Good news; I got pyarrow to install on 64 bit Ubuntu 20.10. It took a lot of trial and error (and the majority of the weekend), but these steps work for me on a clean install.

# Download the package repo keyring
$ wget https://apache.bintray.com/arrow/ubuntu/apache-arrow-archive-keyring-latest-focal.deb

# Install it
$ sudo apt install ./apache-arrow-archive-keyring-latest-focal.deb

# Update apt
$ sudo apt update

# Install apache arrow headers pegged at version 1.0.1-1
$ sudo apt install libarrow-dev=1.0.1-1 libarrow-python-dev=1.0.1-1
$ sudo apt-mark hold libarrow-dev libarrow-python-dev

# Install streamlit
$ ARROW_HOME=/usr PYARROW_CMAKE_OPTIONS="-DARROW_ARMV8_ARCH=armv8-a" pip install streamlit

For some reason, in Ubuntu, I needed to specify ARROW_HOME=/usr which I didn’t have to do in Raspberry Pi OS 64 Bit.

Another thing I noticed was that the latest arrow libraries are now at 2.0.0, whereas the version of pyarrow in pypi is still 1.0.1, so when installing the headers, I pinned them to match the version in pypi. This is a necessary step, as upgrading those packages to 2.0.0 will break your streamlit installation. :sob:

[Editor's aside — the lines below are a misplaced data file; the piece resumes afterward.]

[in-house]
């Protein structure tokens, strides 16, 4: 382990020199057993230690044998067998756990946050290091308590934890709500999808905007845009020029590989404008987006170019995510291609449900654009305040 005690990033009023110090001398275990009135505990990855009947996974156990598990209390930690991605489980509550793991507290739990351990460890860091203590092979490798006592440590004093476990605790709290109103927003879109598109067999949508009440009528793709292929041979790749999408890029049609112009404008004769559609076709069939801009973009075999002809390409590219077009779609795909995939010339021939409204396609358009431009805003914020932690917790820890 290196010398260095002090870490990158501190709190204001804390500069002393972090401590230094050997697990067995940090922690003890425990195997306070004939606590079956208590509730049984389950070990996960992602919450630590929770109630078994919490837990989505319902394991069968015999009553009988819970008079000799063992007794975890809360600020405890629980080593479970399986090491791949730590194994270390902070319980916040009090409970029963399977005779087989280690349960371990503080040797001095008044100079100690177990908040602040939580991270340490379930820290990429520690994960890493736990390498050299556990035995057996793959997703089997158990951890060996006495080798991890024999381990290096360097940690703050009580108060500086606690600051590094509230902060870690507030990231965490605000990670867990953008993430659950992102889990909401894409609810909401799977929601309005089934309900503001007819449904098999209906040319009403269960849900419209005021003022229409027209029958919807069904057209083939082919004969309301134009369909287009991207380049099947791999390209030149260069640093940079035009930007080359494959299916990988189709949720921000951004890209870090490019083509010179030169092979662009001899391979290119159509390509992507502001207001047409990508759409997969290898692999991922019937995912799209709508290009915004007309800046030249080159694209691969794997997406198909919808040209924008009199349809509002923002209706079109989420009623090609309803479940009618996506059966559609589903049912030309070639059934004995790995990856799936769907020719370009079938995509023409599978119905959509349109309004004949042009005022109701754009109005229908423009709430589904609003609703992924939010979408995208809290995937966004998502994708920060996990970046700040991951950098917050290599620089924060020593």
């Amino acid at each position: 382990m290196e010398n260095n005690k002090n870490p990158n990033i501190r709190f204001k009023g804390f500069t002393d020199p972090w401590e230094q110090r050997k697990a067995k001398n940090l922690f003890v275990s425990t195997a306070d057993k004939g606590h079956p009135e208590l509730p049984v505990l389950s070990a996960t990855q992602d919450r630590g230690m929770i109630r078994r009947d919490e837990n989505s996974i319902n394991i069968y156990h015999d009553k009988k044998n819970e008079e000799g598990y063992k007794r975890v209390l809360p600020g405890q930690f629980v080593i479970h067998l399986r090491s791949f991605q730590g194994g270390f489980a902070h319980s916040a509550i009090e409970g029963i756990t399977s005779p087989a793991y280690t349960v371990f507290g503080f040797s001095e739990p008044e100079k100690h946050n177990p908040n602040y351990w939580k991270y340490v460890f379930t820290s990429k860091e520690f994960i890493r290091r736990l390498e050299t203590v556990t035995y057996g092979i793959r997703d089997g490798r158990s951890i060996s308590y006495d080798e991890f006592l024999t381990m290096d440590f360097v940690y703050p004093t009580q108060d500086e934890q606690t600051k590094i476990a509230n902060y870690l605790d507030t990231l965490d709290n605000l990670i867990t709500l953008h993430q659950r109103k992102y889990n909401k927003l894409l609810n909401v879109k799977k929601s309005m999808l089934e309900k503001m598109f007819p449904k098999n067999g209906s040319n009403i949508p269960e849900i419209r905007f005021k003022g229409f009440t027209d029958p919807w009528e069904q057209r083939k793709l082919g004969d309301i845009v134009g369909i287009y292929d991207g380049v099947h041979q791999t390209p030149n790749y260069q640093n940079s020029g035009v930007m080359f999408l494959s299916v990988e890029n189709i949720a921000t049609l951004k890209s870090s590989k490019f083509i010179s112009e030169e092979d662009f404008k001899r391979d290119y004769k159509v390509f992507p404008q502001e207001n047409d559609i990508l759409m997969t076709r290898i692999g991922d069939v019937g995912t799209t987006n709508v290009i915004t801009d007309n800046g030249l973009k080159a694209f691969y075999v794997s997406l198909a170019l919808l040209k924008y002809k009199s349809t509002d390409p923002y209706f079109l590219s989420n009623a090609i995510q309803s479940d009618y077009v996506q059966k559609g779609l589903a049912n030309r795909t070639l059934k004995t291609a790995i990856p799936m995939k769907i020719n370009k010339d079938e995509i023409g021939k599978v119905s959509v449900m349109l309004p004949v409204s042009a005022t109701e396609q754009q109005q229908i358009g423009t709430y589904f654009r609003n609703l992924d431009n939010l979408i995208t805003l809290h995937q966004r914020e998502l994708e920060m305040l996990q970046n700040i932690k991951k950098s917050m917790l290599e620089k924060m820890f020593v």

I really hope that apache arrow starts publishing wheels for aarch64 the same way numpy does. This will save a lot of people these headaches.

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@shadanan thanks for your effort on this. Unfortunately when I followed the instructions above I get error:

Failed to build pyarrow
ERROR: Could not build wheels for pyarrow which use PEP 517 and cannot be installed directly

This could be due to files hanging around from earlier efforts, I’m not sure. Nevertheless as it stands streamlit on Pi is not beginner friendly, and unfortunately it doesn’t look like the picture will improve any time soon

Hey Rob!

Great topic here!

I’m raspberry pi noob who wants to get started! :raised_hands:

Which device would you recommend buying?


cc: @andfanilo @okld @randyzwitch

HI @Charly_Wargnier
talking hardware the new Pi 400 looks like a great choice, not just because of the nice form factor but the also overclocked the CPU.
However as per discussion above streamlit on Pi is not beginner friendly alas

Hi, how can I solve this issue. Thanks in advance.

Pyarrow has been such a pain in the head

I have mamaged to solve the issue by running these commands using conda:

conda install pyarrow -c conda-forge
pip install streamlit
I am using Archiconda3-0.2.3-Linux-aarch64.sh
wget https://github.com/Archiconda/build-tools/releases/download/0.2.3/Archiconda3-0.2.3-Linux-aarch64.sh

Same pyarrow headaches on Jetson nano…